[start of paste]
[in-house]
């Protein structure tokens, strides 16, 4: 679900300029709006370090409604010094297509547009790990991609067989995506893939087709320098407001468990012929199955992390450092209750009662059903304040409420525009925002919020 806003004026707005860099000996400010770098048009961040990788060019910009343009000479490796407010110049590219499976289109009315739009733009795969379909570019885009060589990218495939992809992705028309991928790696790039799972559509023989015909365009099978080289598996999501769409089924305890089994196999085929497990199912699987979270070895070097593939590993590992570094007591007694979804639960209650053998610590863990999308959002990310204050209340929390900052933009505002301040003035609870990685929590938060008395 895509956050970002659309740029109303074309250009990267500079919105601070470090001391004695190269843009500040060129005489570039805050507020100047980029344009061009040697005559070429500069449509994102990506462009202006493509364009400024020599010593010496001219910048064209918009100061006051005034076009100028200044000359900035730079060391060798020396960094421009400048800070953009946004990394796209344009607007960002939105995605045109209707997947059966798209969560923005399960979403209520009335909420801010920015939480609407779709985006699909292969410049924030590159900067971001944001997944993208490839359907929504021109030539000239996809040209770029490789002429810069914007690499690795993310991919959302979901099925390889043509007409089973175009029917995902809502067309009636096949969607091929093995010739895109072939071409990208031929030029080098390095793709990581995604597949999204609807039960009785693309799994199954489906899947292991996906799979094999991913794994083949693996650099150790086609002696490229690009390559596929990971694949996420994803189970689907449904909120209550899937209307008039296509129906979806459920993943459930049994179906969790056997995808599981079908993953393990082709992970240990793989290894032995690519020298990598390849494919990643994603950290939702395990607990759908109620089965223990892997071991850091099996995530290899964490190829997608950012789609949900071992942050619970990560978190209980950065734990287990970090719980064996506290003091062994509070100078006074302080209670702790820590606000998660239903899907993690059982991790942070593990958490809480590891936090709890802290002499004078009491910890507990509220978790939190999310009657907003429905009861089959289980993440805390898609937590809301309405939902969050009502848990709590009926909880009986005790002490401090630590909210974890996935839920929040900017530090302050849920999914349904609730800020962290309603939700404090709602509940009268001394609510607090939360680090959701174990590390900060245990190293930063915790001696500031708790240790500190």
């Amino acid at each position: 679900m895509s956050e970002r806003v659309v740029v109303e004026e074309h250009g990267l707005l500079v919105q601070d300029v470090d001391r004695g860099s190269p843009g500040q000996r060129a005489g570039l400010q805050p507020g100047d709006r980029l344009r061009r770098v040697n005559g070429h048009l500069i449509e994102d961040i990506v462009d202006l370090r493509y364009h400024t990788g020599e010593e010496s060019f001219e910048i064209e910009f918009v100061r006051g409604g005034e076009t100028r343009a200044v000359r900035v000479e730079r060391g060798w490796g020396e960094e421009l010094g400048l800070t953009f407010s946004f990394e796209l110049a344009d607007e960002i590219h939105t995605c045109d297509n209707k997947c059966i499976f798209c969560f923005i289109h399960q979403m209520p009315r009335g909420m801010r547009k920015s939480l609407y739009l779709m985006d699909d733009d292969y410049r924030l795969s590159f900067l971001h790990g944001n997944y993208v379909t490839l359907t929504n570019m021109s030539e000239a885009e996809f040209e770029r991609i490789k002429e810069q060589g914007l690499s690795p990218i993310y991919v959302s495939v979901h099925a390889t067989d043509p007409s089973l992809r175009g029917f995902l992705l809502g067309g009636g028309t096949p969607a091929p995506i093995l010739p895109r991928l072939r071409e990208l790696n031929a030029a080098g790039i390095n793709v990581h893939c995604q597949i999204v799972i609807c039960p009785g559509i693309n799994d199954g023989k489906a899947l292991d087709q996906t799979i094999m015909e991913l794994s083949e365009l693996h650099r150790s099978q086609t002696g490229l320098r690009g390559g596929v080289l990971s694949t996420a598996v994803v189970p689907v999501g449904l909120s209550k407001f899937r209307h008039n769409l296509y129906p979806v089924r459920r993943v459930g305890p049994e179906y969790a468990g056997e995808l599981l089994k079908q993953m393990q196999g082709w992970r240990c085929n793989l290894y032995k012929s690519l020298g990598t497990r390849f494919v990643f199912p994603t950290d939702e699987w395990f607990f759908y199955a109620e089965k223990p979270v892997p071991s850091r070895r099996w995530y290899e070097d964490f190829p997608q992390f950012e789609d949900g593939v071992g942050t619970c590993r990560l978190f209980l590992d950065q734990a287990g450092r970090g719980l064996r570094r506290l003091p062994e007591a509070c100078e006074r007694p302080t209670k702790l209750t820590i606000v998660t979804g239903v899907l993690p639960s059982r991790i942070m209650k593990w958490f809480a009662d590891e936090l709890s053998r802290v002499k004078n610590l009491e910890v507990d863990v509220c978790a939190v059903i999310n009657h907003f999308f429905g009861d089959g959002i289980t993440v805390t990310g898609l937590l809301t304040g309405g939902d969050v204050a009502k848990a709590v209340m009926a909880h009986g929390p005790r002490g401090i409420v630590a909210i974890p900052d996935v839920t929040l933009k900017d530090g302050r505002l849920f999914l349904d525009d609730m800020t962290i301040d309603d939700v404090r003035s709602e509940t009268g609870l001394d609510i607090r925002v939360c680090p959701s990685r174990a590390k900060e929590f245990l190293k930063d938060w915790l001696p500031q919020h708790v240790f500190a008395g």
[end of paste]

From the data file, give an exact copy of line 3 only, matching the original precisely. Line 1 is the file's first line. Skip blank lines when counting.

């Amino acid at each position: 679900m895509s956050e970002r806003v659309v740029v109303e004026e074309h250009g990267l707005l500079v919105q601070d300029v470090d001391r004695g860099s190269p843009g500040q000996r060129a005489g570039l400010q805050p507020g100047d709006r980029l344009r061009r770098v040697n005559g070429h048009l500069i449509e994102d961040i990506v462009d202006l370090r493509y364009h400024t990788g020599e010593e010496s060019f001219e910048i064209e910009f918009v100061r006051g409604g005034e076009t100028r343009a200044v000359r900035v000479e730079r060391g060798w490796g020396e960094e421009l010094g400048l800070t953009f407010s946004f990394e796209l110049a344009d607007e960002i590219h939105t995605c045109d297509n209707k997947c059966i499976f798209c969560f923005i289109h399960q979403m209520p009315r009335g909420m801010r547009k920015s939480l609407y739009l779709m985006d699909d733009d292969y410049r924030l795969s590159f900067l971001h790990g944001n997944y993208v379909t490839l359907t929504n570019m021109s030539e000239a885009e996809f040209e770029r991609i490789k002429e810069q060589g914007l690499s690795p990218i993310y991919v959302s495939v979901h099925a390889t067989d043509p007409s089973l992809r175009g029917f995902l992705l809502g067309g009636g028309t096949p969607a091929p995506i093995l010739p895109r991928l072939r071409e990208l790696n031929a030029a080098g790039i390095n793709v990581h893939c995604q597949i999204v799972i609807c039960p009785g559509i693309n799994d199954g023989k489906a899947l292991d087709q996906t799979i094999m015909e991913l794994s083949e365009l693996h650099r150790s099978q086609t002696g490229l320098r690009g390559g596929v080289l990971s694949t996420a598996v994803v189970p689907v999501g449904l909120s209550k407001f899937r209307h008039n769409l296509y129906p979806v089924r459920r993943v459930g305890p049994e179906y969790a468990g056997e995808l599981l089994k079908q993953m393990q196999g082709w992970r240990c085929n793989l290894y032995k012929s690519l020298g990598t497990r390849f494919v990643f199912p994603t950290d939702e699987w395990f607990f759908y199955a109620e089965k223990p979270v892997p071991s850091r070895r099996w995530y290899e070097d964490f190829p997608q992390f950012e789609d949900g593939v071992g942050t619970c590993r990560l978190f209980l590992d950065q734990a287990g450092r970090g719980l064996r570094r506290l003091p062994e007591a509070c100078e006074r007694p302080t209670k702790l209750t820590i606000v998660t979804g239903v899907l993690p639960s059982r991790i942070m209650k593990w958490f809480a009662d590891e936090l709890s053998r802290v002499k004078n610590l009491e910890v507990d863990v509220c978790a939190v059903i999310n009657h907003f999308f429905g009861d089959g959002i289980t993440v805390t990310g898609l937590l809301t304040g309405g939902d969050v204050a009502k848990a709590v209340m009926a909880h009986g929390p005790r002490g401090i409420v630590a909210i974890p900052d996935v839920t929040l933009k900017d530090g302050r505002l849920f999914l349904d525009d609730m800020t962290i301040d309603d939700v404090r003035s709602e509940t009268g609870l001394d609510i607090r925002v939360c680090p959701s990685r174990a590390k900060e929590f245990l190293k930063d938060w915790l001696p500031q919020h708790v240790f500190a008395g």